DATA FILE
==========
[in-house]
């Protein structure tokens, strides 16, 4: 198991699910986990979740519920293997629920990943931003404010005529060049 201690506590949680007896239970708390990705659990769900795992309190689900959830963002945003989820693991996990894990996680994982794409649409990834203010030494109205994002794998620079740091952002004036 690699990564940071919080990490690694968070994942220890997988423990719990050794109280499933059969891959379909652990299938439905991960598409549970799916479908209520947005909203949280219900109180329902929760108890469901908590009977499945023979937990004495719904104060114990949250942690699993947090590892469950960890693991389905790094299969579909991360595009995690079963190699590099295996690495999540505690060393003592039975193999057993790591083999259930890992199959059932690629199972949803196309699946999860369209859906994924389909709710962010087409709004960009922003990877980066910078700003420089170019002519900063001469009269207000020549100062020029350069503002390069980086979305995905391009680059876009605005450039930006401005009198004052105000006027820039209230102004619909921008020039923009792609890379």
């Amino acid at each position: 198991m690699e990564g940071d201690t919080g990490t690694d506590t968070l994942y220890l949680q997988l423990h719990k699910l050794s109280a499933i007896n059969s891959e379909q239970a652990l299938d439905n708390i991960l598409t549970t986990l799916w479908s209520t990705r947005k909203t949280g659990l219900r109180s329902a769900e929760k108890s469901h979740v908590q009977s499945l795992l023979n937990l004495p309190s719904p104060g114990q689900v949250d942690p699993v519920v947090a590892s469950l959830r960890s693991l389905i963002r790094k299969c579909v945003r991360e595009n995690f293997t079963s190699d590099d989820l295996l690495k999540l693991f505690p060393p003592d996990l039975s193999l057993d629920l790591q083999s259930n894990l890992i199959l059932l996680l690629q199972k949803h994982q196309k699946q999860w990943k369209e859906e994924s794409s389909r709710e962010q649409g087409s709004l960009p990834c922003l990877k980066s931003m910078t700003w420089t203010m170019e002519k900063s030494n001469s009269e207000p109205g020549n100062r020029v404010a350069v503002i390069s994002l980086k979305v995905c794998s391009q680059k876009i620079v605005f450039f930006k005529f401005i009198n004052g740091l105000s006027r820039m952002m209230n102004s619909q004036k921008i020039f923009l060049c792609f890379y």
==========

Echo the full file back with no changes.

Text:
[in-house]
């Protein structure tokens, strides 16, 4: 198991699910986990979740519920293997629920990943931003404010005529060049 201690506590949680007896239970708390990705659990769900795992309190689900959830963002945003989820693991996990894990996680994982794409649409990834203010030494109205994002794998620079740091952002004036 690699990564940071919080990490690694968070994942220890997988423990719990050794109280499933059969891959379909652990299938439905991960598409549970799916479908209520947005909203949280219900109180329902929760108890469901908590009977499945023979937990004495719904104060114990949250942690699993947090590892469950960890693991389905790094299969579909991360595009995690079963190699590099295996690495999540505690060393003592039975193999057993790591083999259930890992199959059932690629199972949803196309699946999860369209859906994924389909709710962010087409709004960009922003990877980066910078700003420089170019002519900063001469009269207000020549100062020029350069503002390069980086979305995905391009680059876009605005450039930006401005009198004052105000006027820039209230102004619909921008020039923009792609890379």
């Amino acid at each position: 198991m690699e990564g940071d201690t919080g990490t690694d506590t968070l994942y220890l949680q997988l423990h719990k699910l050794s109280a499933i007896n059969s891959e379909q239970a652990l299938d439905n708390i991960l598409t549970t986990l799916w479908s209520t990705r947005k909203t949280g659990l219900r109180s329902a769900e929760k108890s469901h979740v908590q009977s499945l795992l023979n937990l004495p309190s719904p104060g114990q689900v949250d942690p699993v519920v947090a590892s469950l959830r960890s693991l389905i963002r790094k299969c579909v945003r991360e595009n995690f293997t079963s190699d590099d989820l295996l690495k999540l693991f505690p060393p003592d996990l039975s193999l057993d629920l790591q083999s259930n894990l890992i199959l059932l996680l690629q199972k949803h994982q196309k699946q999860w990943k369209e859906e994924s794409s389909r709710e962010q649409g087409s709004l960009p990834c922003l990877k980066s931003m910078t700003w420089t203010m170019e002519k900063s030494n001469s009269e207000p109205g020549n100062r020029v404010a350069v503002i390069s994002l980086k979305v995905c794998s391009q680059k876009i620079v605005f450039f930006k005529f401005i009198n004052g740091l105000s006027r820039m952002m209230n102004s619909q004036k921008i020039f923009l060049c792609f890379y």